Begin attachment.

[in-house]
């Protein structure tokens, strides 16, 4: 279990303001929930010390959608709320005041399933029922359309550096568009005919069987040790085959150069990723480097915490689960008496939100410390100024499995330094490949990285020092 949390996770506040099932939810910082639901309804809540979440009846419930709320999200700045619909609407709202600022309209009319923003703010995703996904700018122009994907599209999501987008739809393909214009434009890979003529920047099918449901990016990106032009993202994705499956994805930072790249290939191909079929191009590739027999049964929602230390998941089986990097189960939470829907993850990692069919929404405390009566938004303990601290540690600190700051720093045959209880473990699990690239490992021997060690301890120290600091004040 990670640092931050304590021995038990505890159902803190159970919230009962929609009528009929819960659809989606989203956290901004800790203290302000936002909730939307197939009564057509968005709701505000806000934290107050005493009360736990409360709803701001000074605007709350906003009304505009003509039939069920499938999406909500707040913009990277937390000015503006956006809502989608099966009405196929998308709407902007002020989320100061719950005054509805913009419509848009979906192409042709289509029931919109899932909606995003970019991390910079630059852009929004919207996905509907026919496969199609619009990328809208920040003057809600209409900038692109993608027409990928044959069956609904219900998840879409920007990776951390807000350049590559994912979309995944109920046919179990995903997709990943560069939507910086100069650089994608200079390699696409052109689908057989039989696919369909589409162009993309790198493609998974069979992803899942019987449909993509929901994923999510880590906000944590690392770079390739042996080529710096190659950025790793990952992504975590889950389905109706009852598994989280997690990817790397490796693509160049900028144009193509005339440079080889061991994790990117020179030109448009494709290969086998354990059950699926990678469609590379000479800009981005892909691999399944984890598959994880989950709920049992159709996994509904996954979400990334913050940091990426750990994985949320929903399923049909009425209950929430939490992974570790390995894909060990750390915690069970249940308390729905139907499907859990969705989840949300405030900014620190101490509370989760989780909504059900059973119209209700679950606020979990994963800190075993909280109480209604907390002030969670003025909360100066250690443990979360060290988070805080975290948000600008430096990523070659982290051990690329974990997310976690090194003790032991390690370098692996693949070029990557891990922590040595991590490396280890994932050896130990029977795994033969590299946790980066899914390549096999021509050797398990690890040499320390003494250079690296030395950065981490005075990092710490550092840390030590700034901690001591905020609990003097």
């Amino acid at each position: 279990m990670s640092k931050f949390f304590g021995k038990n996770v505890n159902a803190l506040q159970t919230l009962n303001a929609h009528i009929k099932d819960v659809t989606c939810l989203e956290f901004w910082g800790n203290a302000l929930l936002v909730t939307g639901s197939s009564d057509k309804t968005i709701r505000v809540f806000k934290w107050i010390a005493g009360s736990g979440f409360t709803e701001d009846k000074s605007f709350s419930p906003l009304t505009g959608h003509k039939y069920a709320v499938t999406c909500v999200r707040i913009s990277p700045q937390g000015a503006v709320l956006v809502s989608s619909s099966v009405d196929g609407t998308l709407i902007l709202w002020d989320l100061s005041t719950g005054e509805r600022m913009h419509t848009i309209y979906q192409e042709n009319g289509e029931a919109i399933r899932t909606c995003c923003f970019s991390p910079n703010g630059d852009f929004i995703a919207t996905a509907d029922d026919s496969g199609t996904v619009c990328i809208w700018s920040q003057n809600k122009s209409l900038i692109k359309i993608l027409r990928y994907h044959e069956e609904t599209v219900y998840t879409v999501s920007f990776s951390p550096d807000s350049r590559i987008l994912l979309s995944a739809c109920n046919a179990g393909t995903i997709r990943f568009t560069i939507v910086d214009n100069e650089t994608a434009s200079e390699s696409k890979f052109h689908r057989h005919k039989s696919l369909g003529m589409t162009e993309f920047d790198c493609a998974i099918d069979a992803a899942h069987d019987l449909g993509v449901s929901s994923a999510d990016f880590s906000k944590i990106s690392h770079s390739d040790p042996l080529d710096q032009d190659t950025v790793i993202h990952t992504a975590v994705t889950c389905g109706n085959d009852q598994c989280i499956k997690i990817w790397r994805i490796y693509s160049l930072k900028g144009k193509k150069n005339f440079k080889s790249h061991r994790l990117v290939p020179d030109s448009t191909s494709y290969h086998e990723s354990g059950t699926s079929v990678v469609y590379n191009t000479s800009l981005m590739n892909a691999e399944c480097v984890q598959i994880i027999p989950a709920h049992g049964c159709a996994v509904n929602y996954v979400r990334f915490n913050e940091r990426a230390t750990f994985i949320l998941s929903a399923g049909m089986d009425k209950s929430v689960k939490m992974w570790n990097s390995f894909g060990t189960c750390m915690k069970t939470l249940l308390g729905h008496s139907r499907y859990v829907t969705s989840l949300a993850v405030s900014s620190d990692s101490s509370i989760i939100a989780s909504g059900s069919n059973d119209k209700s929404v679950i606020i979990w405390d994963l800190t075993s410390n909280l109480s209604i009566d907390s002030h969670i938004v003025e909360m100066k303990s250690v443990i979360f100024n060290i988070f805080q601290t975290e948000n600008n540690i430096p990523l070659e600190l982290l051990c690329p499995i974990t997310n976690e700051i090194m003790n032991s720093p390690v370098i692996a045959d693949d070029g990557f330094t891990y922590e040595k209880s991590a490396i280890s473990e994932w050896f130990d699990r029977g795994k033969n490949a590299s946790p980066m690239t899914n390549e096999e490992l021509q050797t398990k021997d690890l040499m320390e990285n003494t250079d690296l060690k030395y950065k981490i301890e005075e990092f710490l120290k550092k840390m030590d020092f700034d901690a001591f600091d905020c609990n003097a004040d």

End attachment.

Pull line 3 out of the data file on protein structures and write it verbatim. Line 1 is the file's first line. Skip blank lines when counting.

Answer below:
């Amino acid at each position: 279990m990670s640092k931050f949390f304590g021995k038990n996770v505890n159902a803190l506040q159970t919230l009962n303001a929609h009528i009929k099932d819960v659809t989606c939810l989203e956290f901004w910082g800790n203290a302000l929930l936002v909730t939307g639901s197939s009564d057509k309804t968005i709701r505000v809540f806000k934290w107050i010390a005493g009360s736990g979440f409360t709803e701001d009846k000074s605007f709350s419930p906003l009304t505009g959608h003509k039939y069920a709320v499938t999406c909500v999200r707040i913009s990277p700045q937390g000015a503006v709320l956006v809502s989608s619909s099966v009405d196929g609407t998308l709407i902007l709202w002020d989320l100061s005041t719950g005054e509805r600022m913009h419509t848009i309209y979906q192409e042709n009319g289509e029931a919109i399933r899932t909606c995003c923003f970019s991390p910079n703010g630059d852009f929004i995703a919207t996905a509907d029922d026919s496969g199609t996904v619009c990328i809208w700018s920040q003057n809600k122009s209409l900038i692109k359309i993608l027409r990928y994907h044959e069956e609904t599209v219900y998840t879409v999501s920007f990776s951390p550096d807000s350049r590559i987008l994912l979309s995944a739809c109920n046919a179990g393909t995903i997709r990943f568009t560069i939507v910086d214009n100069e650089t994608a434009s200079e390699s696409k890979f052109h689908r057989h005919k039989s696919l369909g003529m589409t162009e993309f920047d790198c493609a998974i099918d069979a992803a899942h069987d019987l449909g993509v449901s929901s994923a999510d990016f880590s906000k944590i990106s690392h770079s390739d040790p042996l080529d710096q032009d190659t950025v790793i993202h990952t992504a975590v994705t889950c389905g109706n085959d009852q598994c989280i499956k997690i990817w790397r994805i490796y693509s160049l930072k900028g144009k193509k150069n005339f440079k080889s790249h061991r994790l990117v290939p020179d030109s448009t191909s494709y290969h086998e990723s354990g059950t699926s079929v990678v469609y590379n191009t000479s800009l981005m590739n892909a691999e399944c480097v984890q598959i994880i027999p989950a709920h049992g049964c159709a996994v509904n929602y996954v979400r990334f915490n913050e940091r990426a230390t750990f994985i949320l998941s929903a399923g049909m089986d009425k209950s929430v689960k939490m992974w570790n990097s390995f894909g060990t189960c750390m915690k069970t939470l249940l308390g729905h008496s139907r499907y859990v829907t969705s989840l949300a993850v405030s900014s620190d990692s101490s509370i989760i939100a989780s909504g059900s069919n059973d119209k209700s929404v679950i606020i979990w405390d994963l800190t075993s410390n909280l109480s209604i009566d907390s002030h969670i938004v003025e909360m100066k303990s250690v443990i979360f100024n060290i988070f805080q601290t975290e948000n600008n540690i430096p990523l070659e600190l982290l051990c690329p499995i974990t997310n976690e700051i090194m003790n032991s720093p390690v370098i692996a045959d693949d070029g990557f330094t891990y922590e040595k209880s991590a490396i280890s473990e994932w050896f130990d699990r029977g795994k033969n490949a590299s946790p980066m690239t899914n390549e096999e490992l021509q050797t398990k021997d690890l040499m320390e990285n003494t250079d690296l060690k030395y950065k981490i301890e005075e990092f710490l120290k550092k840390m030590d020092f700034d901690a001591f600091d905020c609990n003097a004040d």